WASHINGTON -- Defense Secretary James N. Mattis reaffirmed the “unbreakable trans-Atlantic bond” between the United States and Europe and underscored the enduring U.S. commitment to peace and prosperity on the continent during the U.S.-Adriatic Charter defense minister’s meeting yesterday in Zagreb, Croatia.
“I’m here today to reinforce America’s commitment to the security and stability of southeast Europe,” Mattis said.
Established in 2003, the U.S.-Adriatic Charter began with the United States, Albania, Croatia and Macedonia as founding members. It expanded to include Bosnia and Herzegovina and Montenegro as members; Kosovo, Serbia and Slovenia are observers.
Mattis said many of those militaries “stand alongside each other shoulder to shoulder” to support critical missions across the globe. Those missions, he said, include NATO‘s regional support; the Resolute Support mission in Afghanistan; operations in Kosovo; the enhanced forward presence in Estonia, Latvia, Lithuania and Poland; and the coalition effort to defeat the Islamic State of Iraq and Syria.
The United States maintains strong state partnership programs with the U.S.-Adriatic Charter members and observers, he added.
Mattis reiterated U.S. support for each nation’s ability to choose its own path on the regional and global stage, whether NATO, the European Union, or both. Further, he reaffirmed U.S. support for NATO’s open-door policy, in which NATO membership is open to any European state in a position to further the principles of the alliance’s founding treaty and contribute to the security of the North Atlantic area.
Enduring Commitment to European Peace, Prosperity
Mattis traveled to Croatia following a NATO summit in Brussels, where the secretary joined President Donald J. Trump to reinforce U.S. priorities, including more equitable burden sharing, strengthening the alliance’s deterrence and defense capabilities, and enhancing NATO’s role in fighting terrorism.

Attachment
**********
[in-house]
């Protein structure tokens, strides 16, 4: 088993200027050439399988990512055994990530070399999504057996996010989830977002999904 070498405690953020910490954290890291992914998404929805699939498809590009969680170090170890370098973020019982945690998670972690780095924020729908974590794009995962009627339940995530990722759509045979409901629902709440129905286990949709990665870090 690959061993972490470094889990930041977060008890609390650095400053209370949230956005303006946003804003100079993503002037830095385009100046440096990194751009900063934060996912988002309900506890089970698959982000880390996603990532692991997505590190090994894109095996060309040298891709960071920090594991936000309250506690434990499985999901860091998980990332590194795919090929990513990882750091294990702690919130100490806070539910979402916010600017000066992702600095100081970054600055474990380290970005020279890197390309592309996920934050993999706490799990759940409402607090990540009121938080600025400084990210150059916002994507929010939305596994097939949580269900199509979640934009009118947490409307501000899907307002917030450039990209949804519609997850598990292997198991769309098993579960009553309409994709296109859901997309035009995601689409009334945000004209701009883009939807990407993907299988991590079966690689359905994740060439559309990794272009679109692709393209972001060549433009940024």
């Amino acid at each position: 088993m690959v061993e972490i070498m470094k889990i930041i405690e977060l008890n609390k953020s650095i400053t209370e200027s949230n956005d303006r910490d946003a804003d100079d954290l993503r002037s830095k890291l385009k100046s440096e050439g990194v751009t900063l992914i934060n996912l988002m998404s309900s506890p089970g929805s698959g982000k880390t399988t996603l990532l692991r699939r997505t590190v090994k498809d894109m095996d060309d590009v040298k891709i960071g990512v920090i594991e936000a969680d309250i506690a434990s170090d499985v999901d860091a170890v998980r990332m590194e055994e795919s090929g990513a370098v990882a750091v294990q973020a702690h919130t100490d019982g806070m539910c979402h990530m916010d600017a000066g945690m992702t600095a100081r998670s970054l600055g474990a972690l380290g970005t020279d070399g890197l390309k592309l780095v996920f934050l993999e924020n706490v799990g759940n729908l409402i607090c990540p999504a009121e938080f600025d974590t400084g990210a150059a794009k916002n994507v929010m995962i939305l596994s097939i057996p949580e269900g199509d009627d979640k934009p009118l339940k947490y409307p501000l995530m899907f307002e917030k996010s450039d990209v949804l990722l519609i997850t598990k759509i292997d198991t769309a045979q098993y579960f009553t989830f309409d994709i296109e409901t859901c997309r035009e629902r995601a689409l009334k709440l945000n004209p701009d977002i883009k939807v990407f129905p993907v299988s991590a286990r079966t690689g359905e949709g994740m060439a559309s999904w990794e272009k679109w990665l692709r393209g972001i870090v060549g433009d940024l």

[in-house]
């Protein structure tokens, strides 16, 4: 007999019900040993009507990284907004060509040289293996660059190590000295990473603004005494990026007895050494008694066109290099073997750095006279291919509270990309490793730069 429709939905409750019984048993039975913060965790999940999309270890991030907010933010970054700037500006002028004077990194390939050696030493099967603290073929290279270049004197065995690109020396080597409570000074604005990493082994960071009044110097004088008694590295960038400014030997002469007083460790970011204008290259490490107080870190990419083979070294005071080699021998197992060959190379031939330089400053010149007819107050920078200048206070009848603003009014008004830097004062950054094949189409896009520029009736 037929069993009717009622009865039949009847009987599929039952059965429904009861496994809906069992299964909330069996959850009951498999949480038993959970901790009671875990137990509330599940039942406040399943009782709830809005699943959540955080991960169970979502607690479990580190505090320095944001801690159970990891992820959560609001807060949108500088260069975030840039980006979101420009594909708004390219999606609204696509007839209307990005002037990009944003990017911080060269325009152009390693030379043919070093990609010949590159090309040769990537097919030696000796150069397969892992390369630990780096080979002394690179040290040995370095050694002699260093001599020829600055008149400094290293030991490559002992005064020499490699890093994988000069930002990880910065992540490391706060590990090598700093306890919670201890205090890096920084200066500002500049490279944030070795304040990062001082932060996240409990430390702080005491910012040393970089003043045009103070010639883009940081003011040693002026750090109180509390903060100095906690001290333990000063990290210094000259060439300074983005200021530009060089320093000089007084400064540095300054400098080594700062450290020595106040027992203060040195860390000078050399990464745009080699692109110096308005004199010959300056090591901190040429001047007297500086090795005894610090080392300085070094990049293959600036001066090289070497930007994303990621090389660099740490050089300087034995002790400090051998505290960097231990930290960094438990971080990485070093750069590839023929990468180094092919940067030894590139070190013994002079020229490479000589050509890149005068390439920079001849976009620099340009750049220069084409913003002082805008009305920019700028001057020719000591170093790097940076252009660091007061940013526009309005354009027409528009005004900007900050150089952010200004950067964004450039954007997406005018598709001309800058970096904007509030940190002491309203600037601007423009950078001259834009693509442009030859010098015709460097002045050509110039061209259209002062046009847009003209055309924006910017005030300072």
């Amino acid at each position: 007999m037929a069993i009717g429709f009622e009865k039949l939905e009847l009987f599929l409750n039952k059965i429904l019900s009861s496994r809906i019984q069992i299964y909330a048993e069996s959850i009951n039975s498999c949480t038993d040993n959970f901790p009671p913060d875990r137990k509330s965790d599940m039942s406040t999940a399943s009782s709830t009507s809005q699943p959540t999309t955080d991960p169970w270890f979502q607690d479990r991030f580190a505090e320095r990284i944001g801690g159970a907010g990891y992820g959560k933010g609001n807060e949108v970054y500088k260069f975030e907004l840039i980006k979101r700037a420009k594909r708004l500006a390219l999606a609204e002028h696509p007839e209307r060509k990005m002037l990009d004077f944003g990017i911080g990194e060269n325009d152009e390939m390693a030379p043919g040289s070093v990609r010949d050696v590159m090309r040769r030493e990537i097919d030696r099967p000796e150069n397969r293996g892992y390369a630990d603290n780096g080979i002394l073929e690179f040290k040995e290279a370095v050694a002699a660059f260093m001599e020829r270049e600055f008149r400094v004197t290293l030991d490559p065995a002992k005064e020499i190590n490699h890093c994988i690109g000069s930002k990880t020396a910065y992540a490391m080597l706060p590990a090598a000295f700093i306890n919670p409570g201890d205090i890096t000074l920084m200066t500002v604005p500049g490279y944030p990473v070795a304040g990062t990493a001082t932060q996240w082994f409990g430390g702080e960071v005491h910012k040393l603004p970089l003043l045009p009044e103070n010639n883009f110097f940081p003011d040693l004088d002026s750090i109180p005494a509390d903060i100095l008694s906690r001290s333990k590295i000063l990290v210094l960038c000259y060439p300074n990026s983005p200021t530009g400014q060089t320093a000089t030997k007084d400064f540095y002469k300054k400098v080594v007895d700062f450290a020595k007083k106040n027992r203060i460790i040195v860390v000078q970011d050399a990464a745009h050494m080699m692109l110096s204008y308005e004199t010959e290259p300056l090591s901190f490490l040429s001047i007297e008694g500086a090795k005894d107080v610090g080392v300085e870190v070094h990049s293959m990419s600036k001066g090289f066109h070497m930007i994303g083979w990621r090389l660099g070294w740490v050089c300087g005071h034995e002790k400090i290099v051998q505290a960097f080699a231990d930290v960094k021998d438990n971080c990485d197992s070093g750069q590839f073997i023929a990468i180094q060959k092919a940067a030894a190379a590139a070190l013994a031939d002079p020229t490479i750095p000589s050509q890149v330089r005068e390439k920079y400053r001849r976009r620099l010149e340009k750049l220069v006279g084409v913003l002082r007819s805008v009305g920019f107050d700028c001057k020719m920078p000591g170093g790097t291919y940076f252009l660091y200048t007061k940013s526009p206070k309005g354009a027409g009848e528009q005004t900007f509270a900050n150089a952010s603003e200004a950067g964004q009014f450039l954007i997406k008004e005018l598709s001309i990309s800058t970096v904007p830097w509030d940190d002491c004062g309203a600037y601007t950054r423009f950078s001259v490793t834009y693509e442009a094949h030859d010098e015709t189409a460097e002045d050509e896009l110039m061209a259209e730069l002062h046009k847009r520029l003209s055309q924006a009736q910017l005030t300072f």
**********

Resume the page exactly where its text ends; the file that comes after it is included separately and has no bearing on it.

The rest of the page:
In Zagreb, Mattis said he is reaffirming what Vice President Michael R. Pence said during last year’s U.S.-Adriatic Charter summit: that the regional group is a testament to the U.S. commitment to a Europe that is whole, free and at peace.
“Coming out of our highly successful NATO summit in Brussels, it is clear that the U.S. will continue to strengthen our alliances and partnerships in the region,” the secretary said, noting that fortifying those ties is a priority in the National Defense Strategy.
However, he said there is a keen awareness that “some elsewhere would wish to see us fail in our endeavors here today,” and that “those that seek to divide us for their own reasons will not enjoy our dedication to working together.”
But, America’s commitment to Europe remains steadfast, Mattis said.
“Our meeting today is proof of our enduring shared commitment to this region’s prosperity and security, and the unbreakable trans-Atlantic bond,” he said. “Together, we are building security, shoulder to shoulder through respect, trust and cooperation.”
Mattis traveled on to Oslo, Norway, for talks with Norwegian Defense Minister Frank Bakke-Jensen and Foreign Affairs Minister Ine Eriksen Soreide.